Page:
The 10 Lamest Bands of the '90s
Talk to some people (we guess) and they'll tell you that '90s nostalgia is the only kind of nostalgia that matters. Sunday, the decade of Reality Bites, Doc Martens and frosted tips -- which, seriously, is the name of a San Francisco-based '90s cover band -- will definitely be back in full effect when alt-rockers Everclear, Live, Filter and Sponge descend on the relatively new Midtown rooftop bar Proof.
Photo by Groovehouse 311 at Cynthia Woods Mitchell Pavilion, July 2012
That sounds like a more than decent show, especially at that price. All four of those bands produced at least one song that dominated rock radio and has kept being spun to this very day -- except maybe for Sponge's "Plowed," and that one certainly deserves to be. (Stay tuned for an interview with Everclear's Art Alexakis a little later on today, too.)
But let's be honest: Within the '90s-rock spectrum, as far as quality is concerned, the Summerland groups (in our opinion) all land in the first couple of tiers. Others were a lot, lot worse.
But who, you ask, might those be? Wouldn't you know it, recently Rocks Off put that very question to a few of our writers.
311's music is all lame post-grunge/reggae/jam band horseshit with no edge or art. Face it: frat boys getting into alternative rock ruined it. Ever wonder why indie rock sometimes goes out of its way to be effeminate and twee? This is why. They don't want bro-dudes coming in and douching up the place again. Every time the band cares more about being rock stars than about their craft, you can bet the end result will be terrible. JOHN SEABORN GRAY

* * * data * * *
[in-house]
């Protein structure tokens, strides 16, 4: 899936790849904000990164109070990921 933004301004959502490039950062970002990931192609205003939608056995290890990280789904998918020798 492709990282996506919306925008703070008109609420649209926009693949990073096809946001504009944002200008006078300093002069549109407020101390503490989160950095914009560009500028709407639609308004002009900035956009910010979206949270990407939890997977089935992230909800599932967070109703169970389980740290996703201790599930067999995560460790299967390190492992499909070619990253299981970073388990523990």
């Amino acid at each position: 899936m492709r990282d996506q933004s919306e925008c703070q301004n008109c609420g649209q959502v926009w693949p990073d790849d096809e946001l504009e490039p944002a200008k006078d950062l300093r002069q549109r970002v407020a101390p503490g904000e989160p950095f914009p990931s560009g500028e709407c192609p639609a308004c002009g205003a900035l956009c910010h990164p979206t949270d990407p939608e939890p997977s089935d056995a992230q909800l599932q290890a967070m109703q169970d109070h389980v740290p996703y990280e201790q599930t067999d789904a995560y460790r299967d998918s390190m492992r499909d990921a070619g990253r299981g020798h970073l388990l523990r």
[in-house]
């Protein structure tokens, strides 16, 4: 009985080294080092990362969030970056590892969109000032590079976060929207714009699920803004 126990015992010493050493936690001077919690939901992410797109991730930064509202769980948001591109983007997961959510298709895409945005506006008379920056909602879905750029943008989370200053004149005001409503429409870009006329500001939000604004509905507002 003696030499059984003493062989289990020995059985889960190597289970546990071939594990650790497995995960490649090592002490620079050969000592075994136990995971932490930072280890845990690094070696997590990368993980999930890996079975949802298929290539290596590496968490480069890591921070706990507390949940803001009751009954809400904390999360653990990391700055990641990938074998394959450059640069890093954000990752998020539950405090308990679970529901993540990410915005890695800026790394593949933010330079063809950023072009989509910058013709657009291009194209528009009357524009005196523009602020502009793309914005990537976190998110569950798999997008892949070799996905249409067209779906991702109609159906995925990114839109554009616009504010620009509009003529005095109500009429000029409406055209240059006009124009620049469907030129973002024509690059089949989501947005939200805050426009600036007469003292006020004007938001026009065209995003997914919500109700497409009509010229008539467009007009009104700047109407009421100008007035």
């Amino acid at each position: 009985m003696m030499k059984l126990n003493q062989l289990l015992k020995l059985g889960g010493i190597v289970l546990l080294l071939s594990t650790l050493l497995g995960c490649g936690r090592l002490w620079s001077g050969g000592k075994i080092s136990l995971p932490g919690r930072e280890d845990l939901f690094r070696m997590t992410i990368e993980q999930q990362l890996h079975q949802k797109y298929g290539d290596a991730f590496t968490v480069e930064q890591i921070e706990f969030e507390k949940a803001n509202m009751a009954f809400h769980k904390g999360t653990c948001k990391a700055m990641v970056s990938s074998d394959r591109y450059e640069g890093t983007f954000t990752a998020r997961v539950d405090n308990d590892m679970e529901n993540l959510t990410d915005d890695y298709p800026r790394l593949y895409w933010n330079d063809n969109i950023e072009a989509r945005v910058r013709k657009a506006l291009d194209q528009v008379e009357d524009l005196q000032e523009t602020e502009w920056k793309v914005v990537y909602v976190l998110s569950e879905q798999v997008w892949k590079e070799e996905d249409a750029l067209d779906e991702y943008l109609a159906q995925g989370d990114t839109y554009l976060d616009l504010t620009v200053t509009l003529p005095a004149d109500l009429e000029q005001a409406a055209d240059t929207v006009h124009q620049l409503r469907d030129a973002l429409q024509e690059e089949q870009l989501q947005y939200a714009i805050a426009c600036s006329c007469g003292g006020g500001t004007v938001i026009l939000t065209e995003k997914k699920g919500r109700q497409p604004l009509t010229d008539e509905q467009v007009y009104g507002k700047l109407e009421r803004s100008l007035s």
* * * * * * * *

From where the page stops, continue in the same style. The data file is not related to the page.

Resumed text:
4 Non Blondes
I took an informal poll of worst bands of the 1990s and just one person returned with 4 Non Blondes. Good enough. I threw out Nickelback's hanging chads and elected this group. Warbling singing, inane lyrics, Linda Perry looking like the love child of Natalie Merchant and The Scarecrow in that video - and that was just one song, "What's Up," maybe the worst ever written. What's up is your band was hands down the lamest of its era. JESSE SENDEJAS JR.
Photo by Craig Hlavaty Dave Matthews circa 2009
Aqua knew how to write a dance hit. They could wrote some catchy dance backtracks, but when it came to the lyrics and the delivery, they had a little trouble. For one, their female vocalist sounded like she spent too much time watching Disney movies while eating massive amounts of candy.
Then there's the issue of male vocalist René Dif, who might be what pushed Aqua over the edge in terms of lame. Regardless, I'm sure there are plenty of ladies out there proudly sporting "Barbie Girl" as their ringtone. ALYSSA DUPREE
Dave Matthews Band
They're what lawyers and stockbrokers listen to when they want to pretend to be funky. I'm willing to bet DMB have been the soundtrack to more insider trading than every other band combined. From Dave's heavily affected voice to the limp-noodle meanderings of the Grateful Dead-lite band behind him, there's just nothing here for anyone who doesn't get a big thrill out of lighting up a joint at exactly one DMB concert a year, corporate random drug testing policy be damned. JOHN SEABORN GRAY